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Discuss the major factors behind the rise and decline of the Ancient Egyptian Civilization - Essay Example

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Historians set its emergence date at 2686 BC (third dynasty) after the unification of lower and upper regions under the leadership of…
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Discuss the major factors behind the rise and decline of the Ancient Egyptian Civilization
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Discuss the major factors behind the rise and decline of the Ancient Egyptian Civilization When asked to ancient civilizations that set precedent for contemporary societies, the Ancient Egyptian civilization comes first to mind. Historians set its emergence date at 2686 BC (third dynasty) after the unification of lower and upper regions under the leadership of the first Pharaoh. Since then, the Egyptian civilization flourished until its collapse, marked by sibling rivalry (sons of Pepy II fought for the throne) during the eighth dynasty (Karenga 139). Discussed below are the factors, which contributed to its success and those that contributed to its sudden decline.
Socialism played a pivotal role in the growth of the ancient Egyptian civilization. Karl Wittfogel, author of “Oriental Despotism” inferred that socialism laid the foundation for all primitive civilizations (Karenga 99). Socialism is an ideology, which advocates for public ownership in favor of privatization of a country’s economy. Ancient Egyptian civilization flourished under a centralized system of government charged with the responsibility of mobilizing the country’s resources. For example, the government oversaw the erection of permanent structures such as the pyramids of Giza and the Great Sphinx. In addition, Egypt’s strategic geographic location endorsed agriculture within the region, which translated into a reliable and stable source of food for its population. Ancient Egyptians capitalized on the flooded Nile River, which supplied water to sustain the irrigation of arable plains in the region. Under the government’s supervision, the harvest was stored and controlled rations distributed to the population. Moreover, surplus harvest became a trade commodity boosting trade within the region. Growth was not limited to the economic sector only. The use of written words and symbols became a tool for the preservation of Egyptian culture whereby, scholars created permanent records of significant events. These served as reference points for future generations. Finally, the pharaohs (for example, Tuthmosis 1 and his grandson Tuthmosis III) secured the region’s borders by forming strategic alliances with their neighbors such as Assyria and Canaan (Hine et al 35).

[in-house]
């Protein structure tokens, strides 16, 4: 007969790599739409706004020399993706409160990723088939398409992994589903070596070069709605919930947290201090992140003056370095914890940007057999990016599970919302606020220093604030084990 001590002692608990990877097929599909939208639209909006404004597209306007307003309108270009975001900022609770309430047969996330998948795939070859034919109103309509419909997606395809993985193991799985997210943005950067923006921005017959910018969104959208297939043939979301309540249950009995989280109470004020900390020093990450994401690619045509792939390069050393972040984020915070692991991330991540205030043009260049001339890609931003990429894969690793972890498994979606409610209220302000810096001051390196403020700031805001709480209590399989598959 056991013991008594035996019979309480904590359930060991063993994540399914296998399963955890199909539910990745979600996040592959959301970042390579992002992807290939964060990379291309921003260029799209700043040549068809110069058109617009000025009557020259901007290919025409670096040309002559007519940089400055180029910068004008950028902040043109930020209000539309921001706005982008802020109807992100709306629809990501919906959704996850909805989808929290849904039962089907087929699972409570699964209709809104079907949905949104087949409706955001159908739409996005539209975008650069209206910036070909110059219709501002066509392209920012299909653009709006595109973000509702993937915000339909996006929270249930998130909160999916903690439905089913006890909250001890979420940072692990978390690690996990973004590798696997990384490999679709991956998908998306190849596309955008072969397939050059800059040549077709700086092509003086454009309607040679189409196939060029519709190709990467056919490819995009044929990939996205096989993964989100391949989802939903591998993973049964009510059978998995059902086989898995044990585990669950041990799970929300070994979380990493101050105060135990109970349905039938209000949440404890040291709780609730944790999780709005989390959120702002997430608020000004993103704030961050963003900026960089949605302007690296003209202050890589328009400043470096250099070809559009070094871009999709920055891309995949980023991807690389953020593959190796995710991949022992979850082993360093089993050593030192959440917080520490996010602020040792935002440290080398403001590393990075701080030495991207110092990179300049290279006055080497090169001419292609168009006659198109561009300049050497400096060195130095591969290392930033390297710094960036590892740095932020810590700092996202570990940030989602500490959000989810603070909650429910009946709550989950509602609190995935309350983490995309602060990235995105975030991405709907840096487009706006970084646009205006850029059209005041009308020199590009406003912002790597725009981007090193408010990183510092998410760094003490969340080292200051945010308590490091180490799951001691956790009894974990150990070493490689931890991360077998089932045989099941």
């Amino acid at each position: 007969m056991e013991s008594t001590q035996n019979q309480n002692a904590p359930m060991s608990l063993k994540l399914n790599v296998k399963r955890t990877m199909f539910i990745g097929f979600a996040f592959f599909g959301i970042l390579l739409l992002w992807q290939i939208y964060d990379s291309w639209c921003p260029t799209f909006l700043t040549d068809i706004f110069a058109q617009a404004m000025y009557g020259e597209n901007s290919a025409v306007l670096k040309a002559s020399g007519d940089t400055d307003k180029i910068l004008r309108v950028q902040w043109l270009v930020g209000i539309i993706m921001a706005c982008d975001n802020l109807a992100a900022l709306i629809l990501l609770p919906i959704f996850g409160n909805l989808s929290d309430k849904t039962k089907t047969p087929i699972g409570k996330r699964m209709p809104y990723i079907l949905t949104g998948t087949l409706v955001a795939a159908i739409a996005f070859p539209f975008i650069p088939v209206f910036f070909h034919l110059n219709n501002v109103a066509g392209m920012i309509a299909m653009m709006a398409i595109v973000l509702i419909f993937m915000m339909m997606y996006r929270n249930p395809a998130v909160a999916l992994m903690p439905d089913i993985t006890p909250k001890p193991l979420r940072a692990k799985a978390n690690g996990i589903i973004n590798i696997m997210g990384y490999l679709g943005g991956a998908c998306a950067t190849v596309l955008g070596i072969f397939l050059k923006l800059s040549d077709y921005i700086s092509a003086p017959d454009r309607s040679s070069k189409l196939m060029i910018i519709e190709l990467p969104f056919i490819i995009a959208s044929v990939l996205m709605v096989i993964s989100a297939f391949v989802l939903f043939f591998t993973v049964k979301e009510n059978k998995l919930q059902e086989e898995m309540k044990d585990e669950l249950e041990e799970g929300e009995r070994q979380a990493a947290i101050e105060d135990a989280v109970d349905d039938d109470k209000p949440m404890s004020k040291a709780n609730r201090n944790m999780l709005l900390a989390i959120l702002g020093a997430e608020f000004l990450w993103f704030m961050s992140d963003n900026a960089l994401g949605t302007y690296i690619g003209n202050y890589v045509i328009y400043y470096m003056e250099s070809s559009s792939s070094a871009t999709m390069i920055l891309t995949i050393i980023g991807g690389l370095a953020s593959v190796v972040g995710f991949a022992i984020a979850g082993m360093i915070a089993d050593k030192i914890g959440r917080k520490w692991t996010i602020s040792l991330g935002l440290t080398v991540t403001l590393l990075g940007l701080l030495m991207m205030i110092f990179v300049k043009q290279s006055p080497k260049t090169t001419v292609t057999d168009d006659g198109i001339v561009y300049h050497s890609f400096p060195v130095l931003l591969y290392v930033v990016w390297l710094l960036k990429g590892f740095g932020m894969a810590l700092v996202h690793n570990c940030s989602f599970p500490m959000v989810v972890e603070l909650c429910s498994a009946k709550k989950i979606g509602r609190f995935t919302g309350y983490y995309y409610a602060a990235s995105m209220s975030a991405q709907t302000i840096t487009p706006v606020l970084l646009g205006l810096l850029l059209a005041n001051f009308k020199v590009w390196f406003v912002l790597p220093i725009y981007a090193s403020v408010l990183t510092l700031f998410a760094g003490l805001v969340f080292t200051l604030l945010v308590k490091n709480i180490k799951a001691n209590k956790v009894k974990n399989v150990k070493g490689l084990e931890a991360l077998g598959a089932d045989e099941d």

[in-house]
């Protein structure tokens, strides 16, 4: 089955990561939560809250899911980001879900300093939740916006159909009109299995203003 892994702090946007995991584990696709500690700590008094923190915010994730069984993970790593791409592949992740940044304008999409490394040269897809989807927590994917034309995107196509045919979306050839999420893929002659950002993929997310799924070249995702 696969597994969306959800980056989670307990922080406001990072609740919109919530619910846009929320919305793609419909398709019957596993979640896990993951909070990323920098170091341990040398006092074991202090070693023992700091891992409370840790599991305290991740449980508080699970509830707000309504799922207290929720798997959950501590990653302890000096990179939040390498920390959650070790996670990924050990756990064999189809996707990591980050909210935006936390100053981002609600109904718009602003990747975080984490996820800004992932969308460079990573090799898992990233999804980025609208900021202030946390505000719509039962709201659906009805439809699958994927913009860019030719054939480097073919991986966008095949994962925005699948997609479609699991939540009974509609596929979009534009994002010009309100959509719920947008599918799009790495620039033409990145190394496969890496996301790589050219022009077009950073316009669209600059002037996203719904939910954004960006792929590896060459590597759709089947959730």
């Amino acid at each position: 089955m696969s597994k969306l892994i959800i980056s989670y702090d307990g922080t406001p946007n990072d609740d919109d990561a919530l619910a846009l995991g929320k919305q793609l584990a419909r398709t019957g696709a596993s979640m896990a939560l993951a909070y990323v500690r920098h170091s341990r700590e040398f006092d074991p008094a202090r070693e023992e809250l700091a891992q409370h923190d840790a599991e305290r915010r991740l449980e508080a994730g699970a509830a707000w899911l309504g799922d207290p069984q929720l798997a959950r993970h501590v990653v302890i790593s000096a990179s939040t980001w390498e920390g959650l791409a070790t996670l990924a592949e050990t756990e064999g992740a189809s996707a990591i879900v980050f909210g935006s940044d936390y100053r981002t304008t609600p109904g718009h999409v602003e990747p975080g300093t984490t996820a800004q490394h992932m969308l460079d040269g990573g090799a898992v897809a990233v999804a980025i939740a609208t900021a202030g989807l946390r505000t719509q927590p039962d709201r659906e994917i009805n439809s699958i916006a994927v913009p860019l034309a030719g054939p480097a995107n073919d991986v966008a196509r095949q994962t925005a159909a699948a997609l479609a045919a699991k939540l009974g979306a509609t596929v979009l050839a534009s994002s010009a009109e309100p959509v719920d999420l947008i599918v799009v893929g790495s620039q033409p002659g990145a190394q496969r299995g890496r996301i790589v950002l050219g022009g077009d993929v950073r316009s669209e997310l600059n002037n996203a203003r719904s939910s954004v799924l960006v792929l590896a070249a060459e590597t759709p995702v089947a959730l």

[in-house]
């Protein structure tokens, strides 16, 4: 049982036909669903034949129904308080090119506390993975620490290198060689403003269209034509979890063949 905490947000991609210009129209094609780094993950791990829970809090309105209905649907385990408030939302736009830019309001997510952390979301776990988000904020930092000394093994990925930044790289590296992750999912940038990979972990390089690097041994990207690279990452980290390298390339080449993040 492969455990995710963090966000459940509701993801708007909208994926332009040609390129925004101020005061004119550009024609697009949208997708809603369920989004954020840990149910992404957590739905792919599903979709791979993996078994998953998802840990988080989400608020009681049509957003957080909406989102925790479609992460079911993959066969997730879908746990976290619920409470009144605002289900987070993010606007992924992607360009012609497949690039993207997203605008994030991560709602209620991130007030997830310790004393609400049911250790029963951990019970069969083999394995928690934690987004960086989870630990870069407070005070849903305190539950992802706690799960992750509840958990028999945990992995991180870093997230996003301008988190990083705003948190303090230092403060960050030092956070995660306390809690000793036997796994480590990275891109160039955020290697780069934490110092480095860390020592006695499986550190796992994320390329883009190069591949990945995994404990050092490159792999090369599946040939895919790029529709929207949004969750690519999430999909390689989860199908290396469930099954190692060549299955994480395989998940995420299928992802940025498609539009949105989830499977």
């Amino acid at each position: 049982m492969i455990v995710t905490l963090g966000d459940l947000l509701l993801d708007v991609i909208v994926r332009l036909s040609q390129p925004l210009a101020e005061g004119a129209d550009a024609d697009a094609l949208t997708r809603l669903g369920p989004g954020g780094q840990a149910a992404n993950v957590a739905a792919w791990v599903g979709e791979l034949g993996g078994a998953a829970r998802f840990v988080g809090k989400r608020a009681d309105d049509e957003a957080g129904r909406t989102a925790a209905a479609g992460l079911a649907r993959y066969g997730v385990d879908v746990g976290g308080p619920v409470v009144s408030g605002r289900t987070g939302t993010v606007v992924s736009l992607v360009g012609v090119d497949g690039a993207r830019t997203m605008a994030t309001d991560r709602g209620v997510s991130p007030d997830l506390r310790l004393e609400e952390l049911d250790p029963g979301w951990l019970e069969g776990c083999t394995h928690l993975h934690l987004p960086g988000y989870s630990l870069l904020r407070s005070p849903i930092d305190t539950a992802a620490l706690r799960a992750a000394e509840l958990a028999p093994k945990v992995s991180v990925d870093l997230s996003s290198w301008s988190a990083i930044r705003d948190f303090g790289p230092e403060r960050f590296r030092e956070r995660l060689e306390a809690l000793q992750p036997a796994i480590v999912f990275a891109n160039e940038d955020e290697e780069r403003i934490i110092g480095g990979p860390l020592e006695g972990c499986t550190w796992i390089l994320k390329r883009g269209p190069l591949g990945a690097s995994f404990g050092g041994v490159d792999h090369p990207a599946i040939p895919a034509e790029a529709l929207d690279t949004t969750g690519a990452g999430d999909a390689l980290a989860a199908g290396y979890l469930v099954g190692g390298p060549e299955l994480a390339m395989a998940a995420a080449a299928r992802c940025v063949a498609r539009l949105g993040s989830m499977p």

Historians remain divided regarding possible reasons, which contributed to sudden decline of the ancient Egyptian civilization. However, they all concur that the civilization collapsed during the end of the eighth dynasty after the long reign of Pepy II. It is estimated that Pepy II held the throne for ninety years. His sons were eager to rule in his stead contributing to rivalry, which destabilized the central government. Governors in charge of different regions challenged the weakened monarch further decentralizing the government. Conversely, other historians blame the decline of ancient Egyptian’s civilization to catastrophic climatic changes. Ancient Egyptians followed a predictable planting and harvesting pattern guided by the water level in the Nile River. Flooded banks of the river indicated the commencement of the planting season whereas, decreased water levels indicated the onset of the harvesting period. The unpredictable climate caused persisting delayed rainfall, which caught ancient Egyptians off-guard. They depleted their food storage whereby, the population suffered the adverse effects of a long famine. In addition, they lacked surplus food for trade disrupting trade in the region (Hine et al 77).
In conclusion, the ancient Egyptian civilization provides great insight on past human societies. From it, scholars deduce general principles pertaining to the functioning of contemporary societies. Therefore, they are able to note and avoid possible factors that might predispose a society’s future destruction.
Works Cited
Karenga, Maulana. 2010. Introduction to Black Studies. Third Edition, Los Angeles: University of Sankore Press.
Hine D.Clark, Hine.W.C, Harrold, Stanley. 2010. The African American, A Concise History 3rd Edition: New Jersey: Pearson Education Inc. Read More
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